The final slide asks only one important question: "What do you think such 'racial preferences' in dating is all about?" Students begin to draw connections, including how it can be a manifestation of the zealot end of the Zealot/Defensive stage of the Majority Identity Development Model. When providing other possible motivations for such behavior, students have given potential motivations such as feeling guilty about their own privileged "majority" status; as an act of defiance against a racist and/or bigoted family system; the possibility that it's an act of revenge against an ex who was overtly racist against a specific group; or in cases where people won't date members of their own race - that it's a symptom of internalized racism, prejudice, and/or hatred.
To conclude this often challenging introspective and thought-provoking exercise, I make sure to emphasize an important personal viewpoint with my students. I let them know that the activity they just participated in is not, in any way, designed to deter mixed "race" dating, and that in fat, I endorse and am fully supportive of everyone forming intimate relationships (or not) with whomever they have a connection to. However, I feel that we should all do so for the right reasons (e.g., connection, attraction, etc.), and not because we are dealing with our own reactions to the uncomfortable realization that we have been (as Caucasian, heterosexual, cisgender, and other identified "majority" group members) benefiting from a racist and heterosexist system of oppression, or that (as member of groups other than Caucasian, heterosexual, cisgender, etc.) have internalized the destructive racist, heterosexist, and/or oppressive messages we have been forced to consume throughout our lives that have made us wrongly believe the lie that we are in some way inferior.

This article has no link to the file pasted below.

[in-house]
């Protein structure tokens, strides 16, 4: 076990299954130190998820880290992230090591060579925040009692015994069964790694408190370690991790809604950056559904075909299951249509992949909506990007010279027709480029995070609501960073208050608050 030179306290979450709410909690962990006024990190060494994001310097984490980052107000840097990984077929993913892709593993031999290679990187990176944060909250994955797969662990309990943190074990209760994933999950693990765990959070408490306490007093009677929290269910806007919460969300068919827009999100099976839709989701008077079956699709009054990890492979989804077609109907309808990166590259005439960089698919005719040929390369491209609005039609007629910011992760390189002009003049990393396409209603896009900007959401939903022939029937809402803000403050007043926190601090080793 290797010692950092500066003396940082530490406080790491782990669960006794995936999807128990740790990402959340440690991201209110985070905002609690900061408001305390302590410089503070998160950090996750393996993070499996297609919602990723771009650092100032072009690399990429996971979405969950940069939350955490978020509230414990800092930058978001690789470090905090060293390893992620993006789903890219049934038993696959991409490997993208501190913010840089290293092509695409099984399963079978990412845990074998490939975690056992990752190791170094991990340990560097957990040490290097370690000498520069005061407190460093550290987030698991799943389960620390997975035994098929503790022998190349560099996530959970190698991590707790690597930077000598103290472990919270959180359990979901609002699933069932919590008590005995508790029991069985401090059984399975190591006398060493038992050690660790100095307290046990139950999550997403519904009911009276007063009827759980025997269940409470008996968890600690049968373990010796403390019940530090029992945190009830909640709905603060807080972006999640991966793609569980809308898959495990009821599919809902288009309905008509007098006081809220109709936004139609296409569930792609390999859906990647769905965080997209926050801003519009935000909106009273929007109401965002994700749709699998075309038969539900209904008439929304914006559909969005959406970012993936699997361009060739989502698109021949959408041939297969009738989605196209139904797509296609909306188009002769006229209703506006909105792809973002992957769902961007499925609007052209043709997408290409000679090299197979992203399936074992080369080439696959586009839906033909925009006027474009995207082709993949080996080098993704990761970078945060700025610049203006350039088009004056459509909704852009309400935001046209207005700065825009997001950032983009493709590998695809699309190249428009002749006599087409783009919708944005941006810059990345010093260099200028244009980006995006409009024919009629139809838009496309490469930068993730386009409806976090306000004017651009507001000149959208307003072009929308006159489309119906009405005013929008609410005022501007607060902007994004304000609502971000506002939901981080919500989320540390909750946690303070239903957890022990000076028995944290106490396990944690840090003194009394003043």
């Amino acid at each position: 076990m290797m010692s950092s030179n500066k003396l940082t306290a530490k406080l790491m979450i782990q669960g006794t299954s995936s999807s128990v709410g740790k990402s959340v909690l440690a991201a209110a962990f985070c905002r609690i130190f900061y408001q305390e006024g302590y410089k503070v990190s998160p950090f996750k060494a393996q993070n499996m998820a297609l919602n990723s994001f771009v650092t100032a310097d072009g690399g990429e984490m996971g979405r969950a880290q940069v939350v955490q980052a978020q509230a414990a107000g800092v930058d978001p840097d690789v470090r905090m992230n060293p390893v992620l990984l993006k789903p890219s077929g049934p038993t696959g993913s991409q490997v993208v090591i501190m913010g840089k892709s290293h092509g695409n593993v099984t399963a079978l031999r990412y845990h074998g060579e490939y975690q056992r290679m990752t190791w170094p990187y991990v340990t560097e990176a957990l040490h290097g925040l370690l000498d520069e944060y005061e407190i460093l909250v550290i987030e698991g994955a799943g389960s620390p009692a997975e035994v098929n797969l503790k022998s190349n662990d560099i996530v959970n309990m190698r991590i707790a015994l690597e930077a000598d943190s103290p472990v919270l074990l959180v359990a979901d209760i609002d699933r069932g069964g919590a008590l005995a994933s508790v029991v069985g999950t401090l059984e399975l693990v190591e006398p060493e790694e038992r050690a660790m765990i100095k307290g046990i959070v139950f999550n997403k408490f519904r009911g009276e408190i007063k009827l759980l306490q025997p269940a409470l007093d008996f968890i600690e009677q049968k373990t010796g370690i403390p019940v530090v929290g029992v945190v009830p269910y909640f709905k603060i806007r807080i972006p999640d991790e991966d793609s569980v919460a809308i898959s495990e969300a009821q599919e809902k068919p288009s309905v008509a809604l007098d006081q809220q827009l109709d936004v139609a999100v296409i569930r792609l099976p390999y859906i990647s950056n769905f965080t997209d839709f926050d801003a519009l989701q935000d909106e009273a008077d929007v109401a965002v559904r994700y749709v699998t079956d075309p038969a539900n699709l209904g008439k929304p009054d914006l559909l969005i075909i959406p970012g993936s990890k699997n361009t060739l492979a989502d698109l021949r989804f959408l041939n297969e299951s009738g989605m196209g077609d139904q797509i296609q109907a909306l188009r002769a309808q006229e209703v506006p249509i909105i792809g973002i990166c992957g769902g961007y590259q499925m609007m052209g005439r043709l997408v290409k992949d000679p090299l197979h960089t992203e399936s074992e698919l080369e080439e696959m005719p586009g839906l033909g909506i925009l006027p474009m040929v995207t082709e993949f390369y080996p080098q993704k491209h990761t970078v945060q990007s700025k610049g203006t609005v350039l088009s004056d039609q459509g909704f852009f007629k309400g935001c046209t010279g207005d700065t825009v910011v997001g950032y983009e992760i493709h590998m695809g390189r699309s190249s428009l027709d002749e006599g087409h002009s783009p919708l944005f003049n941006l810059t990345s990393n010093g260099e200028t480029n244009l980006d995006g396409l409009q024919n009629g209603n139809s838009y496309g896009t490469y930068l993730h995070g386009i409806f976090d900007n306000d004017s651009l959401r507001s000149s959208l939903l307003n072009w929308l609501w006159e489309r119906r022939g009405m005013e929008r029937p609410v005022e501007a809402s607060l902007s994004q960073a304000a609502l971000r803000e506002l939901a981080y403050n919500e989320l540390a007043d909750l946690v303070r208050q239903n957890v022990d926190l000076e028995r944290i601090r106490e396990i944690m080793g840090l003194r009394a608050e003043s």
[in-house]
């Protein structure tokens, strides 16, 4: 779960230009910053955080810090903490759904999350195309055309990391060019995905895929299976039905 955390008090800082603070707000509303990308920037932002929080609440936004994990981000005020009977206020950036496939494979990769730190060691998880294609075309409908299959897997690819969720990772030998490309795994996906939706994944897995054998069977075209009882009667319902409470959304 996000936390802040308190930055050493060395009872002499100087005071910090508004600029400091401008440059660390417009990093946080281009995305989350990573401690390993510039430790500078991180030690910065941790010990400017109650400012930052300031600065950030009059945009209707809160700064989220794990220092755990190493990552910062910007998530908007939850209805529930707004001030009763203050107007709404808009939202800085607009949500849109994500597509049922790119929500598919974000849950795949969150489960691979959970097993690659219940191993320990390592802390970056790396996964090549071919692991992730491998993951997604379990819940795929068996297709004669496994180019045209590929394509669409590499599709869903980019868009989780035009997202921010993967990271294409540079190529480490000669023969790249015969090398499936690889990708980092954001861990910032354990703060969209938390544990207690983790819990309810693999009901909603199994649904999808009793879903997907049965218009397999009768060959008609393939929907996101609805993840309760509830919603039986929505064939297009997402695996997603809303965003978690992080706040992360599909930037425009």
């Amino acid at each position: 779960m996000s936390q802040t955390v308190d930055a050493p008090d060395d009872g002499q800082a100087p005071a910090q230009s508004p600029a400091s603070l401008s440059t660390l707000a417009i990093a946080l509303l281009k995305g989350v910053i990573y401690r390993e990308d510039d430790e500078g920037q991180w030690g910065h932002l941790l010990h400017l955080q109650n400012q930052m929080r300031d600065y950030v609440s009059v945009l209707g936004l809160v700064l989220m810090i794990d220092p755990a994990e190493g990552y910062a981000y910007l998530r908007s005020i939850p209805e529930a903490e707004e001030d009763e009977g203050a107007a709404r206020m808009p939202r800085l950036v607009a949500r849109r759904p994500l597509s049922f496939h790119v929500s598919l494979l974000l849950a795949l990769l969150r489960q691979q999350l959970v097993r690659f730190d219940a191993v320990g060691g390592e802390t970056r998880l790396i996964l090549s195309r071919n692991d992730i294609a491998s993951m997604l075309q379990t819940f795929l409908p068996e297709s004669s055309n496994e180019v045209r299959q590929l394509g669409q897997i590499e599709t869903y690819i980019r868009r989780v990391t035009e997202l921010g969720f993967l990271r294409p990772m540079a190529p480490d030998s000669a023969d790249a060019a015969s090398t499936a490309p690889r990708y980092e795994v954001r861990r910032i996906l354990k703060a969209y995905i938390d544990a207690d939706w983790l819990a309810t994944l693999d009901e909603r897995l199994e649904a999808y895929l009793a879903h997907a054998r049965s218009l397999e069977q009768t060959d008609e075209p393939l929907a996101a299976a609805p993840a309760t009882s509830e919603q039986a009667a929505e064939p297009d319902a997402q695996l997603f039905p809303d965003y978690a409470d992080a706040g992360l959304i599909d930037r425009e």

|Posted on December 5, 2019 at 2:40 PM||comments (0)|
The Zealot/Defensive Stage of the Majority Identity Development Model is what I choose to focus on during this activity. Here's how the activity progresses. First, I let students know that we're about to talk about racial preferences in dating. I then ask them to not "out" themselves in any way during the activity and instead to speak ab out people they know who engage in any of the behaviors, give any of the justifications, or think any of the thoughts that they will discuss within their small groups. Once students have been assigned to small discussion groups (three to five students each), the Power Point presentation begins by having the students discuss in their groups the following questions: Do you know anyone who either only dates members of a specific "race" other than their own and/or will not date members of their own race? After they talk among themselves for three to five minutes, the next slide states, "Often people who only date members of a 'race' not their own tend to 'prefer' one 'race' in particular," and follows up with "What are some of the reasons they typically mention?" Once again after three to five minutes of discussion I move onto the next slide.
It's important to mention that I do not call on students or have the small discussion groups share what they've been talking about to the entire class until the very end of the activity. The next slide asks the groups to think about the following: "If their reasons included a rationale of 'preferences' connected to the race they will only date, what were they?" They are then instructed to generate lists of those stated "preferences." Finally, I have the groups of students look over those "preferences" lists and circle any items that are not connected to RACIAL STEREOTYPES.
|Posted on December 1, 2019 at 3:30 PM||comments (0)|
At the university where I work, I am the lead instructor for a course titled "Race Relations." I've been teaching the course for over 7 years, and it's one of the most impactful classes I teach (both personally and for many of my students). One of the lesson plans I created on was an introspective activity titled "Racial Preferences in Dating?" With trial-and-error experiences, this activity, using a PowerPoint presentation as a guide and small discussion groups to process, was found best to be introduced beyond the half-way point in any semester. Not only does the later-in-the-semester timing of this activity ensure that the students have had ample time to get to know one another better, it also gives adequate class time to develop a safe learning environment, and to teach students about the various racial identity development models and theories that may help to explain the phenomenon being examined by the activity.